Your "Works Cited" page should be alphabetized by author’s last name, should appear at the end of your essay. It provides the information necessary for a reader to locate and retrieve any sources you cite in the essay. Each source you cite in the essay must appear in your "Works Cited" list.

MLA format uses in-text citations and a Works Cited page at the end of the paper to provide proper documentation of your sources. In the text of your paper, you must document all direct quotations, paraphrases, statistics, and ideas that you have borrowed from another source.

Authors' names are inverted (last name first); if a work has more than one author, invert only the first author's name, follow it with a comma, then continue listing the rest of the authors. If you have cited more than one work by a particular author, order them alphabetically by title, and use three hyphens in place of the author's name for every entry after the first. If no author is given for a particular work, alphabetize by the title of the piece (if the title begins with an article, such as "A," "An," or "The," alphabetized by the second word).  

The first line of each entry in your list should be flush left. Subsequent lines should be indented one-half inch (5 spaces or a tab). This is known as a "hanging indent." All references should be double-spaced with no extra spaces between the entries.

Capitalize the first work in the title of the work and all important words (articles—“a,” “the,” etc, prepositions—“in,” “for,” etc, and conjunctions—“and,” “but,” etc, should not be capitalized unless as the first word). Italicize titles of books, journals, magazines, newspapers, and films.

Indicate the publication medium with a marker such as Print, Web, or other form (DVD or TV, for example).

Basic Format for a Book

Author(s). Title of Book. Place of Publication: Publisher, Year of Publication. Print.


Tannen, Deborah. You’re Wearing That? Understanding Mothers and Daughters in Conversation.

New York: Ballantine-Random, 2006. Print.

A Book with More Than One Author

Lane, Barry, Bruce Ballenger and Ann Dumaresq. Discovering the Writer Within. 2nd ed. Shoreham: Discover Writing Press, 2008. Print.

(If there are four or more authors, list only the first author followed by a comma and the phrase "et al.")

An Anthology Collection

Crane, R.S., ed. Critics and Criticism: Ancient and Modern. Chicago: U of Chicago P, 1952. Print.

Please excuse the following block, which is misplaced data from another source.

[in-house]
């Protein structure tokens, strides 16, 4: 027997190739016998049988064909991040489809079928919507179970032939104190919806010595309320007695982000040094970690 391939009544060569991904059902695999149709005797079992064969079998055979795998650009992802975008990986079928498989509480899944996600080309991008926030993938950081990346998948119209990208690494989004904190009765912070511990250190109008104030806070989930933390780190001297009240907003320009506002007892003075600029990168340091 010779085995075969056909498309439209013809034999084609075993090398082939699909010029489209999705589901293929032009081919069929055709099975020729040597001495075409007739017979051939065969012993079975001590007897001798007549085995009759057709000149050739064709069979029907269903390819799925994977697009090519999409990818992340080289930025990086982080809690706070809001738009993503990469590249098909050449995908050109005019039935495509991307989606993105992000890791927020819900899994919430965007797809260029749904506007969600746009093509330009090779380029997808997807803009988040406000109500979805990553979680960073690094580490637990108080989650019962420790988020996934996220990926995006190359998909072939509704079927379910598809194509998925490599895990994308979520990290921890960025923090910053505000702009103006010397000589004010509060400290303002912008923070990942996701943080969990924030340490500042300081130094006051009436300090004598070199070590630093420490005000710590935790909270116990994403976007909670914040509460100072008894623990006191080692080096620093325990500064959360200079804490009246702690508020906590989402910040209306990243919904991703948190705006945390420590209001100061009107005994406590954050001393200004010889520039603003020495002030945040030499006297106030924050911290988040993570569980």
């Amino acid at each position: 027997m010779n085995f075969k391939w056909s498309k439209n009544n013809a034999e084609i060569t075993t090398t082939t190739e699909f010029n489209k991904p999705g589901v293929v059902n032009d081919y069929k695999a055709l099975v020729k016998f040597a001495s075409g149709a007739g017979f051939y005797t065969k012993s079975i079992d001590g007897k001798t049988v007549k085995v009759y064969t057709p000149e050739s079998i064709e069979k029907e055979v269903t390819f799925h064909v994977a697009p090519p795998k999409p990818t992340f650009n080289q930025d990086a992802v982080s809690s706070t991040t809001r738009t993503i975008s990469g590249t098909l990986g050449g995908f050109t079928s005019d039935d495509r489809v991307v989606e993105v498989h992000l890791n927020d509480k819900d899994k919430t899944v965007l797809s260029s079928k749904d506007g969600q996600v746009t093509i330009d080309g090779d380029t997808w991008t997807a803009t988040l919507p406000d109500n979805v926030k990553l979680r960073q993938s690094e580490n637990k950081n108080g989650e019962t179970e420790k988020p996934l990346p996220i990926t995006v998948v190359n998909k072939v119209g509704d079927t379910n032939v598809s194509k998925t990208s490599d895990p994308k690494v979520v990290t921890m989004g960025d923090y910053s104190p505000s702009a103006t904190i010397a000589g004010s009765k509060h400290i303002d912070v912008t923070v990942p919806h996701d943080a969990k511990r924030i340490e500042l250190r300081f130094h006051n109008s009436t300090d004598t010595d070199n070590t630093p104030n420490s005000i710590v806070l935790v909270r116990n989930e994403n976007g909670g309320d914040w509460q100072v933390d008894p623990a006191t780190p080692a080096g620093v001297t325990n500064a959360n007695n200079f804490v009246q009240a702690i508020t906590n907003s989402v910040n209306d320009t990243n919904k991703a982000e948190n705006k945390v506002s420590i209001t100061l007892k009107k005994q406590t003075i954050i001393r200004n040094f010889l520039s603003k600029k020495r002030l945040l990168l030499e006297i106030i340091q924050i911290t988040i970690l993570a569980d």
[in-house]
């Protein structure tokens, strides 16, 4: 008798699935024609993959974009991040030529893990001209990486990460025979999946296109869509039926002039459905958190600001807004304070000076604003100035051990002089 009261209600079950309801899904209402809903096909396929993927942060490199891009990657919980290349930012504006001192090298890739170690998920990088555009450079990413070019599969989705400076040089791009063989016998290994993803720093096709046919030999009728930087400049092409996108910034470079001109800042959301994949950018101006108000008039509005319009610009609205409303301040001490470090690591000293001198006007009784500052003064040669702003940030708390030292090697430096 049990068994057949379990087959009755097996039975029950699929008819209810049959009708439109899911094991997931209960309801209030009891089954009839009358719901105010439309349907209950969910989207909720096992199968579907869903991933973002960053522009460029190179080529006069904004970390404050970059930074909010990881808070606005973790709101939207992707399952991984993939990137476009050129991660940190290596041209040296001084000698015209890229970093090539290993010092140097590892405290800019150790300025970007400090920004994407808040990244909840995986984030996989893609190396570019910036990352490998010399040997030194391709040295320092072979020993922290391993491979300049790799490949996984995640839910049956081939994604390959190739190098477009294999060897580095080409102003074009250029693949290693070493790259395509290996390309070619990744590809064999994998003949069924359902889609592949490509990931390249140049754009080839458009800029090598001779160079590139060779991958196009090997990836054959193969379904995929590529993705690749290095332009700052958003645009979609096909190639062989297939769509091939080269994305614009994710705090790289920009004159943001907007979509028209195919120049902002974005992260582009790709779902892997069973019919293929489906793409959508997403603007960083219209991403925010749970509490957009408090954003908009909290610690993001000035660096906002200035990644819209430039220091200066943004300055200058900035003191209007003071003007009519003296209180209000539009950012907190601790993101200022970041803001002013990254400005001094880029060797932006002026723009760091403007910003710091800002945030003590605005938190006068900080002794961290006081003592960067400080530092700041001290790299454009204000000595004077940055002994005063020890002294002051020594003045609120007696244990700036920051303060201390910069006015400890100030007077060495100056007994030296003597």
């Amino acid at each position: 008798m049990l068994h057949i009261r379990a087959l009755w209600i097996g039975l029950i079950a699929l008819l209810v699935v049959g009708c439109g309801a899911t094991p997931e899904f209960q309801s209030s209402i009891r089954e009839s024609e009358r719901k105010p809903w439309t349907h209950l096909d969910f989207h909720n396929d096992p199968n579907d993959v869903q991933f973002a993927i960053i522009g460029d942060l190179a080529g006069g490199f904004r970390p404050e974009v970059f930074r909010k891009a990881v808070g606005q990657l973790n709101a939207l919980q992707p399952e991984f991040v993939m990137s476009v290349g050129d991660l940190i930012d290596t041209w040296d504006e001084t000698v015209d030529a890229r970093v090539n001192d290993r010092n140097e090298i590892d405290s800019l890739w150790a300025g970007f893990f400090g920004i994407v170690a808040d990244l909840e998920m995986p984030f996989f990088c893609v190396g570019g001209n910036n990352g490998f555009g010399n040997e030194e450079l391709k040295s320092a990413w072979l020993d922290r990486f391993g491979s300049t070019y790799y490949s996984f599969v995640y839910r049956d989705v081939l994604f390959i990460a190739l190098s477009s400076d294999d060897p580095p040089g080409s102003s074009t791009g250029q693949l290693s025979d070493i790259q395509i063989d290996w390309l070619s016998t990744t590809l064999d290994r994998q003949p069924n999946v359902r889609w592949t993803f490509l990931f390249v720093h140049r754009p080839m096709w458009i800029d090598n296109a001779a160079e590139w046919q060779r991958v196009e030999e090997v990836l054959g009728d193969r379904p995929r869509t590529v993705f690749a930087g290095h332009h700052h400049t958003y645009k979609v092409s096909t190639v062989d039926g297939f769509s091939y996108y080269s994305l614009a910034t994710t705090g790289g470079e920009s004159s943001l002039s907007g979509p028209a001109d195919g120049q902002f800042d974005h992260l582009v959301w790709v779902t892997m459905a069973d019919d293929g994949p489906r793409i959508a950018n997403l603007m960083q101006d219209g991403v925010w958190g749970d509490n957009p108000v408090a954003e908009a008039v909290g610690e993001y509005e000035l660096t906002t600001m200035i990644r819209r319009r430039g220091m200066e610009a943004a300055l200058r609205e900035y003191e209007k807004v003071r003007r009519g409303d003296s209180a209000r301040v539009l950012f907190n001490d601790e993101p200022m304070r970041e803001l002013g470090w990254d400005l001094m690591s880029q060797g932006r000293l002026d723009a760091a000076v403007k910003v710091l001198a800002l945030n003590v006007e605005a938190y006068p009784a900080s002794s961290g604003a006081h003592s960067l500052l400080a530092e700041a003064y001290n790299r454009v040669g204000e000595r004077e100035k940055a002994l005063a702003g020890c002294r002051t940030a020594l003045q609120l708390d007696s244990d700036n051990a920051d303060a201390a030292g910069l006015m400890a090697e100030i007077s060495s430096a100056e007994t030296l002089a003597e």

An Essay in an Anthology Collection

Jones, Robert F. "Welcome to Muskie Country." The Ultimate Fishing Book. Eds. Lee Eisenberg and DeCourcy Taylor. Boston: Houghton, 1981. 122-34. Print.

Basic Format for an Article in a Periodical (Such as a magazine or Newspaper)

Author(s). “Title of article.” Title of Magazine/Newspaper day Month year: pages. Print.

(When citing the date, list day before month; use a three-letter abbreviation of the month (e.g. Jan., Mar., Aug.). If there is more than one edition available for that date (as in an early and late edition of a newspaper), identify the edition following the date (i.e. 17 May 1987, late ed.)


Paumgarten, Nick. “The Death of Kings.” New Yorker 18 May 2009: 40-57. Print.

Basic Format for an Article in a Scholarly Journal (Need Volume & Issue)

Author(s). “Title of scholarly article.” Title of Journal Volume.Issue (Year): pages. Print.


Dewitty, Vernell P., et al. “Workforce Conflict: What’s the problem?” Nursing Management 40.5 (2009): 31-37. Print.

Basic Format for a Webpage

Author(s). "Title of Document." Name of homepage. Publisher Name (if none, write N.p.),

Date Published (if none, write n.d.) Web. Date of access. URL.


Stolley, Karl. "MLA Formatting and Style Guide." The OWL at Purdue. Purdue University Writing Lab. 10 May 2009. Web. 10 July 2009. <>.

Basic Format for an Article in an Online Periodical

Author(s). "Title of Document." Website Name. Website Publisher, Date of publication.

Web. Date of access. URL.


Cohen, Elizabeth. “Five Ways to Avoid Germs While Traveling.” Cable News Network, 27 Nov. 2008. Web. 12 Jan. 2009. <>.

Basic format for articles in a library electronic database (such as FirstSearch or ProQuest—also ask for the library database online example MLA citation sheet – goldenrod paper):

General Format:

Author(s). “Article Title.” Magazine/Newspaper Title. day Month year: page(s). Database Name. Database Publisher. Web. Bay College Library. Date accessed.


McKibben, Bill. “Waste Not Want Not.”  Mother Jones. May/June 2009: 48-51. WilsonSelectPlus. FirstSearch. Web. Bay College Library. 19 May 2009.

Scholarly Format:

Author(s). “Article Title.” Magazine/Newspaper Title. Volume #.Issue # (Publication Date): page(s). Database Name. Database Publisher. Web. Bay College Library. Date accessed.


Vance, Erik. “Energy: High Hopes.” Nature. 460.7255 (2009): 564-566. Sciences Module. ProQuest. Web. Bay College Library. 10 June 2009.

An Interview that You Conducted

Name of the person interviewed. Kind of interview. (Personal, Telephone, etc), and the date.


Diamonti, Nancy. Personal Interview. 20 May 2009.

An Interview from a Television or Radio Program

Name of the person interviewed. Interviewer’s name may be added if known and pertinent. Name of television/radio program. Network(s), Location. Date viewed. Television.


Wiesel, Elie. Interview by Ted Koppel. Nightline. ABC. WABC, New York. 18 Apr. 2002. Television.

A Television or Radio Broadcast

“Title of episode or segment”. Title of the program or series. Name of the Network (if any). Call letters and city of the local station (if any). Broadcast date day Month year. Medium of reception (e.g. Radio, Television)


“Phantom of Corleone.” Sixty Minutes. CBS. WJMN, Escanaba. 10 Dec. 2006. Television.

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